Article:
So, why even go to graduate school? This is a question that I seriously contemplated before embarking upon my journey at Columbia. I had completed my undergraduate studies many years ago. I had been creating and exhibiting my visual art since then. I still had undergraduate student loan debt. Let’s be practical about this—was there a damn good reason to incur more debt and earn another ART degree?
Surely, a master’s degree would qualify me to teach at the college level. But would that be my sole purpose for obtaining this degree?
I finally decided, after about 4 years of making up my mind, that practicality is overrated.
Life is an experience. I want to have as rich an experience as I can. It would be easy for me to continue to do the things that I know how to do, that I’ve been doing for decades, the things that come easily to me—visual art, namely painting and drawing. But what about expansion, what about exploring boundaries, what about being in a circle of creative peers and learning from other creative professionals? What is to be said for that?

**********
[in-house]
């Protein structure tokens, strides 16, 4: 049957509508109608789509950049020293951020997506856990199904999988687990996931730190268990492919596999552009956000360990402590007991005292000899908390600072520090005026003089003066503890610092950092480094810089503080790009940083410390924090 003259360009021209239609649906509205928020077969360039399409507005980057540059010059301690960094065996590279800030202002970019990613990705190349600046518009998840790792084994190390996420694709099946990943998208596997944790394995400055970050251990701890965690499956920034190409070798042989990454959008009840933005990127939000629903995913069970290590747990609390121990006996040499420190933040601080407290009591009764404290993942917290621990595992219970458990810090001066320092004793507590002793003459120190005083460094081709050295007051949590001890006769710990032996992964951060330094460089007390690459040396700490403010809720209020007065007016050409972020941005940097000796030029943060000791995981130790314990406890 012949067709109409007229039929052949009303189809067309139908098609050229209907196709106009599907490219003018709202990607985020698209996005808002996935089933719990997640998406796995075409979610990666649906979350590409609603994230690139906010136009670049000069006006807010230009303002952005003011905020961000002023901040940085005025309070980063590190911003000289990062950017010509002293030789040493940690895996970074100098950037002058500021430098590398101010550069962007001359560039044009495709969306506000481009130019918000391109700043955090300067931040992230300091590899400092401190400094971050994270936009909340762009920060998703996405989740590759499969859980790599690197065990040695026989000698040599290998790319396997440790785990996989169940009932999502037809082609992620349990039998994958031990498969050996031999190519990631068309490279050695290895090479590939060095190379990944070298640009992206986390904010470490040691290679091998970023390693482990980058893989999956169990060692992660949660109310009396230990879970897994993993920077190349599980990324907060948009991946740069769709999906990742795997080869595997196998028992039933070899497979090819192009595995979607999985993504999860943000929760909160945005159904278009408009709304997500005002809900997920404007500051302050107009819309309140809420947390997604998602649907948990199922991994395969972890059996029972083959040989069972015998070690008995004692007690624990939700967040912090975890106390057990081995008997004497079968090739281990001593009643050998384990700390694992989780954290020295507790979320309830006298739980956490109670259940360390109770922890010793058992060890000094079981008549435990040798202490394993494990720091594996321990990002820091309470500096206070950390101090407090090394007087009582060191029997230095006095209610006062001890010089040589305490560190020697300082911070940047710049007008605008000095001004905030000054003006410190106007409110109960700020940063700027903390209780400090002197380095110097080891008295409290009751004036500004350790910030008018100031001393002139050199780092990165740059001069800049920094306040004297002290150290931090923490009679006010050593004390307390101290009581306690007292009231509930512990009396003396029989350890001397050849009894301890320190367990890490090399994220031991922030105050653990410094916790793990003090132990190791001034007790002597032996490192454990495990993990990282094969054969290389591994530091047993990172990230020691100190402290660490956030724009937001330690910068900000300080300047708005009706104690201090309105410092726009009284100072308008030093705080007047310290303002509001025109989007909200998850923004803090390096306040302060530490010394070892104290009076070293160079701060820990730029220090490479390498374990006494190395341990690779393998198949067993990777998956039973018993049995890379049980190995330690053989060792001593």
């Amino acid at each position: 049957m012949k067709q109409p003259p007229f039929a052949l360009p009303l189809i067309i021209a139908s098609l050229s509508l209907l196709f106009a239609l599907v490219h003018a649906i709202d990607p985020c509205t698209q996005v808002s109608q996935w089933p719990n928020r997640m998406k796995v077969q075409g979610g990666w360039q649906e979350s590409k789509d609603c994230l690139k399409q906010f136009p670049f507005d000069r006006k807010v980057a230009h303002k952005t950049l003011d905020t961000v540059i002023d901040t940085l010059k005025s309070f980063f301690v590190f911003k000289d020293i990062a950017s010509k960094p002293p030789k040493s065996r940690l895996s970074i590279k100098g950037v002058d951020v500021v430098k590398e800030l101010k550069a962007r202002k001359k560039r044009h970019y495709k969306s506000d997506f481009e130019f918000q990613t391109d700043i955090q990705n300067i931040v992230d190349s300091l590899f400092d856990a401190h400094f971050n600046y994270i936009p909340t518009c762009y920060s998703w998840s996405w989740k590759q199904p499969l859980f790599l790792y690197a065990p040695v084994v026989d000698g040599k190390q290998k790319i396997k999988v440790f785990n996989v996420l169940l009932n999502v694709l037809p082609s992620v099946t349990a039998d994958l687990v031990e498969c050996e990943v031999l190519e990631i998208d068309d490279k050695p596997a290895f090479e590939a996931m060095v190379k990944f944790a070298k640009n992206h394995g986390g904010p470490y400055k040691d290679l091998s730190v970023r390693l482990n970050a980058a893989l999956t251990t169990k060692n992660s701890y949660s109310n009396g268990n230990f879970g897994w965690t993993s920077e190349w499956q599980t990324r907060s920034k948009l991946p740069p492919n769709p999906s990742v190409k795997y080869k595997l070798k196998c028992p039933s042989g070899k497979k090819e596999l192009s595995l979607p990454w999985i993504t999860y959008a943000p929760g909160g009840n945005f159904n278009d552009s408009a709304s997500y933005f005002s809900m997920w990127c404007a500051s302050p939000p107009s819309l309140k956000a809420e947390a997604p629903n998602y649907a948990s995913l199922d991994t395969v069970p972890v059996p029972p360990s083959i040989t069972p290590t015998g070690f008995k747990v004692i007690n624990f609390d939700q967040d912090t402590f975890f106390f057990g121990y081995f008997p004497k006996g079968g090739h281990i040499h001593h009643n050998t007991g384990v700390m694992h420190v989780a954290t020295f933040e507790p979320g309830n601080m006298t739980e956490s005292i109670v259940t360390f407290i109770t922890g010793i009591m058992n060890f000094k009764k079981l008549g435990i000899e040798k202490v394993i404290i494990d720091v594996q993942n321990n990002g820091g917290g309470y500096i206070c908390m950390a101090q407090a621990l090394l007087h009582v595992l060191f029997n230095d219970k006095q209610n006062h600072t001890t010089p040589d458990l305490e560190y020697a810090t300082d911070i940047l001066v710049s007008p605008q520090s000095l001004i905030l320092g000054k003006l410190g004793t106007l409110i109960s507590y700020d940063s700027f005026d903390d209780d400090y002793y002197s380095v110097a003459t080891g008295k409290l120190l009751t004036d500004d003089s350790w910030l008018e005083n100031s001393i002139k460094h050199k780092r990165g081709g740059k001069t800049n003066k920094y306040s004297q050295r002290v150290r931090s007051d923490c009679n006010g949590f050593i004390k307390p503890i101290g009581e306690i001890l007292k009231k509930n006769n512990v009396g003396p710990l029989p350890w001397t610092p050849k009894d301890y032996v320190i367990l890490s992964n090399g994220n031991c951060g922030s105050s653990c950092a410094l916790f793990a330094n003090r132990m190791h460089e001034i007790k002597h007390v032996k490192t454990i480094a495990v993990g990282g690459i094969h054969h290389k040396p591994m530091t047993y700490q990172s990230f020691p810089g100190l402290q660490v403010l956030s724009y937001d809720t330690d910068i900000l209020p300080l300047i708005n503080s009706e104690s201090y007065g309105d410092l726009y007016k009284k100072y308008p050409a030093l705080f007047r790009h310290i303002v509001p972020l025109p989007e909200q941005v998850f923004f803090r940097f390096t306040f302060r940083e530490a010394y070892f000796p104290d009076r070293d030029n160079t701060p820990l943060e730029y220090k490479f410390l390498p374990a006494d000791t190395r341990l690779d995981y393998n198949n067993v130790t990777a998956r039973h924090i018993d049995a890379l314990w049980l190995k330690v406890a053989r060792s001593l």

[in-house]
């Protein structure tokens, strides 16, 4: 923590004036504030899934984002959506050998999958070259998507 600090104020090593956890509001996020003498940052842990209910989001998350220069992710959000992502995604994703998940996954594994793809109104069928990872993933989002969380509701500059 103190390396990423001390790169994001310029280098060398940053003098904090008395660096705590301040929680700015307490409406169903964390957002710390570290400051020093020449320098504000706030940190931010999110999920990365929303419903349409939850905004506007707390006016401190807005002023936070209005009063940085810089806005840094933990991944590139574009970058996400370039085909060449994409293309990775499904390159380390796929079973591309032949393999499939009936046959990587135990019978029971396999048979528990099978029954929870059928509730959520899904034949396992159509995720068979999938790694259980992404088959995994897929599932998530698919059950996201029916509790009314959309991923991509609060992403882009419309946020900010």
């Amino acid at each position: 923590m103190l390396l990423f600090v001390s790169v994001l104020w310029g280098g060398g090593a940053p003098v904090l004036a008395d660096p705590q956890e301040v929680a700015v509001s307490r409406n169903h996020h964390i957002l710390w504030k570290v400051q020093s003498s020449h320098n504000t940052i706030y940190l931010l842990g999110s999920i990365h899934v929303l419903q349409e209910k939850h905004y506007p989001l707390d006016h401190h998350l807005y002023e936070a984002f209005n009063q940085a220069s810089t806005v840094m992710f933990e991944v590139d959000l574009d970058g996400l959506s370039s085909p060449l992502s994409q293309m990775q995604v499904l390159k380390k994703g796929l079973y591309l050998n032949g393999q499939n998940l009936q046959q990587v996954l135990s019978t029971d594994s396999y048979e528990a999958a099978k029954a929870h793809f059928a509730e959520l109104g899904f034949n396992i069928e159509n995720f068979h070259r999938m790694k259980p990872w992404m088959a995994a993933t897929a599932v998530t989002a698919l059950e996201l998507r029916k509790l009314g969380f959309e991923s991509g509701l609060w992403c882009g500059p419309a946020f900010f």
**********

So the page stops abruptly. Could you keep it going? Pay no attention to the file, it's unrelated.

I have found the graduate school environment at Columbia in the Interdisciplinary Arts Department to be incredibly supportive. The faculty and students meet in an atmosphere of engaging each other in the sharing of their personal experiences and creative expertise. We all learn from each other and support each other in stepping into the unknown, the uncomfortable, the fear-inducing space of expansion. And that is the space in which we all become better artists. If you are committed to your art, follow your muse…